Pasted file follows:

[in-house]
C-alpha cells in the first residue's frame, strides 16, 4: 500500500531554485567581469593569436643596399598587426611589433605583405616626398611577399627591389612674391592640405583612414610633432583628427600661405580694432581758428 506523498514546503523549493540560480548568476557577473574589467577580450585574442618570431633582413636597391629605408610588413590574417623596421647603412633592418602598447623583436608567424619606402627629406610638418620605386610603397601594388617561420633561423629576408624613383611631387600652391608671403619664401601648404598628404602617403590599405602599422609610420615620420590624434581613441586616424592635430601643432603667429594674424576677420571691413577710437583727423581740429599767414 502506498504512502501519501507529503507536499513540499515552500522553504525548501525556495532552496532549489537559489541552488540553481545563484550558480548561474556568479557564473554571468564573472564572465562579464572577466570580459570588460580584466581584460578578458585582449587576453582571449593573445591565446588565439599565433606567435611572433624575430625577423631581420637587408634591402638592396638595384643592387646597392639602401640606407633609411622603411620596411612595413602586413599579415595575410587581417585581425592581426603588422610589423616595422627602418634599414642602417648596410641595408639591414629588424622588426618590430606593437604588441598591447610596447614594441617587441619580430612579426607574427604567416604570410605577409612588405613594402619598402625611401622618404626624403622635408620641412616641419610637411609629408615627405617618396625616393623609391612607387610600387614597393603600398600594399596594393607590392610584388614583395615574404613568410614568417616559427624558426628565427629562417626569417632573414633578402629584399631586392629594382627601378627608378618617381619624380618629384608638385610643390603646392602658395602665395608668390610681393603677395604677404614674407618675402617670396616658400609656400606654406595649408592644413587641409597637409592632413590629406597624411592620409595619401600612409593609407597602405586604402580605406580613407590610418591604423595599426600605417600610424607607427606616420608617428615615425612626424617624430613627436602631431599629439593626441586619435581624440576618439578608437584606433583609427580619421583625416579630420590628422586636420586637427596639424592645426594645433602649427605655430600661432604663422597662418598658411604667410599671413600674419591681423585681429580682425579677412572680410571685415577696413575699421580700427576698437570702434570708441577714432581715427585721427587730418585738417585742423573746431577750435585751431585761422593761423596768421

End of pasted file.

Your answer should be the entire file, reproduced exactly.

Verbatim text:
[in-house]
C-alpha cells in the first residue's frame, strides 16, 4: 500500500531554485567581469593569436643596399598587426611589433605583405616626398611577399627591389612674391592640405583612414610633432583628427600661405580694432581758428 506523498514546503523549493540560480548568476557577473574589467577580450585574442618570431633582413636597391629605408610588413590574417623596421647603412633592418602598447623583436608567424619606402627629406610638418620605386610603397601594388617561420633561423629576408624613383611631387600652391608671403619664401601648404598628404602617403590599405602599422609610420615620420590624434581613441586616424592635430601643432603667429594674424576677420571691413577710437583727423581740429599767414 502506498504512502501519501507529503507536499513540499515552500522553504525548501525556495532552496532549489537559489541552488540553481545563484550558480548561474556568479557564473554571468564573472564572465562579464572577466570580459570588460580584466581584460578578458585582449587576453582571449593573445591565446588565439599565433606567435611572433624575430625577423631581420637587408634591402638592396638595384643592387646597392639602401640606407633609411622603411620596411612595413602586413599579415595575410587581417585581425592581426603588422610589423616595422627602418634599414642602417648596410641595408639591414629588424622588426618590430606593437604588441598591447610596447614594441617587441619580430612579426607574427604567416604570410605577409612588405613594402619598402625611401622618404626624403622635408620641412616641419610637411609629408615627405617618396625616393623609391612607387610600387614597393603600398600594399596594393607590392610584388614583395615574404613568410614568417616559427624558426628565427629562417626569417632573414633578402629584399631586392629594382627601378627608378618617381619624380618629384608638385610643390603646392602658395602665395608668390610681393603677395604677404614674407618675402617670396616658400609656400606654406595649408592644413587641409597637409592632413590629406597624411592620409595619401600612409593609407597602405586604402580605406580613407590610418591604423595599426600605417600610424607607427606616420608617428615615425612626424617624430613627436602631431599629439593626441586619435581624440576618439578608437584606433583609427580619421583625416579630420590628422586636420586637427596639424592645426594645433602649427605655430600661432604663422597662418598658411604667410599671413600674419591681423585681429580682425579677412572680410571685415577696413575699421580700427576698437570702434570708441577714432581715427585721427587730418585738417585742423573746431577750435585751431585761422593761423596768421